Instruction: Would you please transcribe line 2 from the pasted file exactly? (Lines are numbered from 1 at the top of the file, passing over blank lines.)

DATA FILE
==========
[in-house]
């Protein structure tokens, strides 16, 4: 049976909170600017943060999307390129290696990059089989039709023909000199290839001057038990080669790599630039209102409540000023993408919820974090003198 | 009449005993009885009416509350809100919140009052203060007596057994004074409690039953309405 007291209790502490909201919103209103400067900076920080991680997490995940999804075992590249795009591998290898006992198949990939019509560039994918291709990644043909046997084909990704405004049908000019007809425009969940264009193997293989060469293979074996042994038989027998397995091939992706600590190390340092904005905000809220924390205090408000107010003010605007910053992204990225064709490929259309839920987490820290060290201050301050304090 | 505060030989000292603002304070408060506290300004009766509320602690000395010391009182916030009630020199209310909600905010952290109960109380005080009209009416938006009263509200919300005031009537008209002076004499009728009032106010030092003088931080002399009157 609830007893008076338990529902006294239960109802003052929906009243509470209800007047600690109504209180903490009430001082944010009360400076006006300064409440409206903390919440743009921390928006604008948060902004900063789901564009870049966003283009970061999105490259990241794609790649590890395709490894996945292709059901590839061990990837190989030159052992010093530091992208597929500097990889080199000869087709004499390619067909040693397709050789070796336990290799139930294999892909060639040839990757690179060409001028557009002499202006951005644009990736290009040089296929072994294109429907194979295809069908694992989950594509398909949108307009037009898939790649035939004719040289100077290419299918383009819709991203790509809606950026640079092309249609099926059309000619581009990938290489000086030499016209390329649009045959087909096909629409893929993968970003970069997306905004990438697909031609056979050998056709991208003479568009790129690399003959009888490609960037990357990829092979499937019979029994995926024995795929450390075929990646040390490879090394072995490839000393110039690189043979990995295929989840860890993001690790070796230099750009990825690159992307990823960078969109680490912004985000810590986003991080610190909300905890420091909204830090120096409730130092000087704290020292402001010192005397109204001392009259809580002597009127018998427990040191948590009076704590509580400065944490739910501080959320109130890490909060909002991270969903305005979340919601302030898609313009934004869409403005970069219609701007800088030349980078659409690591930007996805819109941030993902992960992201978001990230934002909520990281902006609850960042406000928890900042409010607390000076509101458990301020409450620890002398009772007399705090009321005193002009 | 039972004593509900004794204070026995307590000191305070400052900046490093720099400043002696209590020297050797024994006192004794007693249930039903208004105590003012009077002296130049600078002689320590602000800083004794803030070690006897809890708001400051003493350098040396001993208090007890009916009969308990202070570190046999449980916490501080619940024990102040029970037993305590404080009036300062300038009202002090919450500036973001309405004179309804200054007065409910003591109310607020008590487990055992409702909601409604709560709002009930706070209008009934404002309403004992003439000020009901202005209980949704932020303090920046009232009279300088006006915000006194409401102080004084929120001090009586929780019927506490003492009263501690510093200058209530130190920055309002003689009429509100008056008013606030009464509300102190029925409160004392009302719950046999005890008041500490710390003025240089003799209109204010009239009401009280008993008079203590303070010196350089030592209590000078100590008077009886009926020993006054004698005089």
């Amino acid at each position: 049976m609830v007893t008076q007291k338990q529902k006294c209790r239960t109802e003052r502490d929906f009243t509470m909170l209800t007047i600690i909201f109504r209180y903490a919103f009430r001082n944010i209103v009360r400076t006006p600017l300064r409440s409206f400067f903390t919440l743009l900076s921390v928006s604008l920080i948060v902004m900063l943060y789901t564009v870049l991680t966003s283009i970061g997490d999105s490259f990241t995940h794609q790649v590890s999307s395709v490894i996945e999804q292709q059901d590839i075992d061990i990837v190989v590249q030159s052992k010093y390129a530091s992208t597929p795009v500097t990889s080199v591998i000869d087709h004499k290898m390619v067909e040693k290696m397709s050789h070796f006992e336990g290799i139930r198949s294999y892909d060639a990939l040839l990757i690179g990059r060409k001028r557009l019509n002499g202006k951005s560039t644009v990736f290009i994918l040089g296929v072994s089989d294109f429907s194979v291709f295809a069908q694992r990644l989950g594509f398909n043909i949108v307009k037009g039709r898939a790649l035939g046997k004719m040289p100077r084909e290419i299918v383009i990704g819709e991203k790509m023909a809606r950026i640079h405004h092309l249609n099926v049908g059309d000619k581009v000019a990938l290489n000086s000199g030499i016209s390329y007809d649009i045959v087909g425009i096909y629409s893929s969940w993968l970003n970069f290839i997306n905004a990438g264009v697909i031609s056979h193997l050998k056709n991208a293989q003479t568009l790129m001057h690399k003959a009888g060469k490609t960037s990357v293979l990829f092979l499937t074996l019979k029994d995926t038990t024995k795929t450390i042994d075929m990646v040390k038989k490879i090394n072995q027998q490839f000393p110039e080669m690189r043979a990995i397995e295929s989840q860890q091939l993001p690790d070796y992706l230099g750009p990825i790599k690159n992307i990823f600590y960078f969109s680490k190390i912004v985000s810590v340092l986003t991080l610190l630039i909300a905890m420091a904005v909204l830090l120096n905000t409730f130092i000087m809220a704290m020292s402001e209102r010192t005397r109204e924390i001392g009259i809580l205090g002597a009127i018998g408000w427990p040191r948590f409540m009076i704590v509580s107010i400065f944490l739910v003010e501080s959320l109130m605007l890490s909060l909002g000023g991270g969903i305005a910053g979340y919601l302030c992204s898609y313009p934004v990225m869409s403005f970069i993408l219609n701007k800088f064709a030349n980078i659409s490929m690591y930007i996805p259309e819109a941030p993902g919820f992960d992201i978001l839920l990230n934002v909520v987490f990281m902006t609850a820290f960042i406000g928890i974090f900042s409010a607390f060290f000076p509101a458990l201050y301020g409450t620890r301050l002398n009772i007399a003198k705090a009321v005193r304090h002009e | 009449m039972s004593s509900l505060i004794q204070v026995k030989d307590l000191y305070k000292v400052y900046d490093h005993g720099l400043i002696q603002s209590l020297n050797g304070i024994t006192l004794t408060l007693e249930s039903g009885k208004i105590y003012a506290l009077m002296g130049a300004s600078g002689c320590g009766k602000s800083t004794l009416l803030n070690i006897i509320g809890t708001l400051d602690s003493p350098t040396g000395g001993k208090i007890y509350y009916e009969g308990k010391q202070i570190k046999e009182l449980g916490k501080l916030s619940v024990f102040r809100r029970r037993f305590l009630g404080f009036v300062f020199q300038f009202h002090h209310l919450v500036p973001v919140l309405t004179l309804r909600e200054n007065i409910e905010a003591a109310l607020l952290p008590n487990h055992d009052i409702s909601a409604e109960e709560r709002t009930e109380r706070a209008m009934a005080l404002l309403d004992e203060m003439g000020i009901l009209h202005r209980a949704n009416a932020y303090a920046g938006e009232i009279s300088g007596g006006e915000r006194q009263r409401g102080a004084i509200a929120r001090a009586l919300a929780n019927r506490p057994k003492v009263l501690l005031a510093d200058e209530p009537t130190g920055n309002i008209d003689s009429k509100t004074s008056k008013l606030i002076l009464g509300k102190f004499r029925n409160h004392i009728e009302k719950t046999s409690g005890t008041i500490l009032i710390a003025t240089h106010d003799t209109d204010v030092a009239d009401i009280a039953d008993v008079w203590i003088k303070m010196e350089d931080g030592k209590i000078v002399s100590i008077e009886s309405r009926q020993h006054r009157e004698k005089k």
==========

């Protein structure tokens, strides 16, 4: 049976909170600017943060999307390129290696990059089989039709023909000199290839001057038990080669790599630039209102409540000023993408919820974090003198 | 009449005993009885009416509350809100919140009052203060007596057994004074409690039953309405 007291209790502490909201919103209103400067900076920080991680997490995940999804075992590249795009591998290898006992198949990939019509560039994918291709990644043909046997084909990704405004049908000019007809425009969940264009193997293989060469293979074996042994038989027998397995091939992706600590190390340092904005905000809220924390205090408000107010003010605007910053992204990225064709490929259309839920987490820290060290201050301050304090 | 505060030989000292603002304070408060506290300004009766509320602690000395010391009182916030009630020199209310909600905010952290109960109380005080009209009416938006009263509200919300005031009537008209002076004499009728009032106010030092003088931080002399009157 609830007893008076338990529902006294239960109802003052929906009243509470209800007047600690109504209180903490009430001082944010009360400076006006300064409440409206903390919440743009921390928006604008948060902004900063789901564009870049966003283009970061999105490259990241794609790649590890395709490894996945292709059901590839061990990837190989030159052992010093530091992208597929500097990889080199000869087709004499390619067909040693397709050789070796336990290799139930294999892909060639040839990757690179060409001028557009002499202006951005644009990736290009040089296929072994294109429907194979295809069908694992989950594509398909949108307009037009898939790649035939004719040289100077290419299918383009819709991203790509809606950026640079092309249609099926059309000619581009990938290489000086030499016209390329649009045959087909096909629409893929993968970003970069997306905004990438697909031609056979050998056709991208003479568009790129690399003959009888490609960037990357990829092979499937019979029994995926024995795929450390075929990646040390490879090394072995490839000393110039690189043979990995295929989840860890993001690790070796230099750009990825690159992307990823960078969109680490912004985000810590986003991080610190909300905890420091909204830090120096409730130092000087704290020292402001010192005397109204001392009259809580002597009127018998427990040191948590009076704590509580400065944490739910501080959320109130890490909060909002991270969903305005979340919601302030898609313009934004869409403005970069219609701007800088030349980078659409690591930007996805819109941030993902992960992201978001990230934002909520990281902006609850960042406000928890900042409010607390000076509101458990301020409450620890002398009772007399705090009321005193002009 | 039972004593509900004794204070026995307590000191305070400052900046490093720099400043002696209590020297050797024994006192004794007693249930039903208004105590003012009077002296130049600078002689320590602000800083004794803030070690006897809890708001400051003493350098040396001993208090007890009916009969308990202070570190046999449980916490501080619940024990102040029970037993305590404080009036300062300038009202002090919450500036973001309405004179309804200054007065409910003591109310607020008590487990055992409702909601409604709560709002009930706070209008009934404002309403004992003439000020009901202005209980949704932020303090920046009232009279300088006006915000006194409401102080004084929120001090009586929780019927506490003492009263501690510093200058209530130190920055309002003689009429509100008056008013606030009464509300102190029925409160004392009302719950046999005890008041500490710390003025240089003799209109204010009239009401009280008993008079203590303070010196350089030592209590000078100590008077009886009926020993006054004698005089």